Can Transformer Oils Oxidize?

While we are very familiar with turbine and hydraulic oils undergoing oxidation, the question has arisen, “Can transformer oils also experience oxidation?” Yes, like most oils, transformer oils can experience oxidation however, there are certain factors which affect their rate of oxidation such as its load factor.

The oxidation process occurs when a chemical reaction occurs between the organic hydrocarbon chain and oxygen. This reaction can result in the formation of reactive oxidation compounds which will begin attacking the oil’s base stock and can form polymers. Similar to regular oils, these oxidation products or contaminants can cause increased heating and corrosion. They can also deposit on windings, tank walls and cooling ducts which hamper free circulation.

Oxidative accelerators

Oxidation can be accelerated in transformer oils. Here are three parameters which can act as oxidative accelerators:

*Temperature stress: local hotspots or an overall high operating temperature can impact the rate of oxidation (as per Arrhenius rule – for every 10°C rise, the rate of oxidation will double and the oxidative oil life will be halved). This is significant for transformer oils.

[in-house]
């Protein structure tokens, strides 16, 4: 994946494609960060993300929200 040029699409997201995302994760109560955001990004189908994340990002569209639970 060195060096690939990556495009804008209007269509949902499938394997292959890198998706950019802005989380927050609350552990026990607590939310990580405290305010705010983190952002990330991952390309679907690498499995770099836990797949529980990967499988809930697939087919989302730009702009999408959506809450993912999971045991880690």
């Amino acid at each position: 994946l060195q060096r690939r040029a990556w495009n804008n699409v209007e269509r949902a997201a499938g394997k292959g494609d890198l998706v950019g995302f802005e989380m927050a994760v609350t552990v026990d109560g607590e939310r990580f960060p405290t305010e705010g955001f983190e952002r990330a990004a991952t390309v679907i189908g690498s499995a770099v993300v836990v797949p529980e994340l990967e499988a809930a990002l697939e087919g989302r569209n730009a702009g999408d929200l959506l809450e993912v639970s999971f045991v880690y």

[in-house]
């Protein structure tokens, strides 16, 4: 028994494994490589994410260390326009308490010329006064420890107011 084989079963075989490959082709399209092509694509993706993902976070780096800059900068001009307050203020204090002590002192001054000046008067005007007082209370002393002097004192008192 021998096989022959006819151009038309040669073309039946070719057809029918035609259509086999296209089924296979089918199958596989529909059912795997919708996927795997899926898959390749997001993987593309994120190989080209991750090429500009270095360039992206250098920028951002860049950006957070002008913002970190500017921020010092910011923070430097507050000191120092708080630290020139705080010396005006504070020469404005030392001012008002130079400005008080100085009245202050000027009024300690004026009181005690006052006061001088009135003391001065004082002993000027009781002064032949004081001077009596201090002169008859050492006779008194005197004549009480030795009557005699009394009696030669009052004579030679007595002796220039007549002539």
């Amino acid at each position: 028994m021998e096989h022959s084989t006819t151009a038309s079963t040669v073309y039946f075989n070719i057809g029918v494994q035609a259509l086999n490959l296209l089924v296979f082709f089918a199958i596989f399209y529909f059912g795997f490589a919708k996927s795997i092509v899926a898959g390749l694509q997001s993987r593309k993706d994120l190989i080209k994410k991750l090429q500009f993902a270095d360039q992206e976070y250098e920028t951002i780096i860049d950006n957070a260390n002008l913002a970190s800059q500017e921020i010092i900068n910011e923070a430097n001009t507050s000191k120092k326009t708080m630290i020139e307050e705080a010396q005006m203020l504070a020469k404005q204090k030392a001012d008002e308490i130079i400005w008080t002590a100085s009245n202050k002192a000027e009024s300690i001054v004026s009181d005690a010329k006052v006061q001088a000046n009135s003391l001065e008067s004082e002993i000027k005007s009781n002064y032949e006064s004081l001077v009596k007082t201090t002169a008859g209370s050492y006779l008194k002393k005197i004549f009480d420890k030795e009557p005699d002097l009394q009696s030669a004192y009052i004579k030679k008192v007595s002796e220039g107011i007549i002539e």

*Solid contamination: accelerates oxidation as a catalyst. This is especially regarding the reaction products and fibers from the insulating paper inside of these electrical pieces of equipment.

*Water or wear: moisture or water contamination can partially be absorbed while oil is being oxidized. These can be absorbed into the oil degradation products and negatively influence the surface tension of the oil. The heavy molecules of water and degradation products can move to the paper insulation and reduce the insulation resistance.

These oxidative accelerators will increase the fluid degradation especially if they work in combination. For every 10 degree rise in temperature, the life of the paper insulation is halved (due to aging). Similarly, when the moisture content doubles, the paper life is reduced by half due to the loss of mechanical strength. Let’s investigate the effects of water on transformer oils.

The dangers of water in transformer oils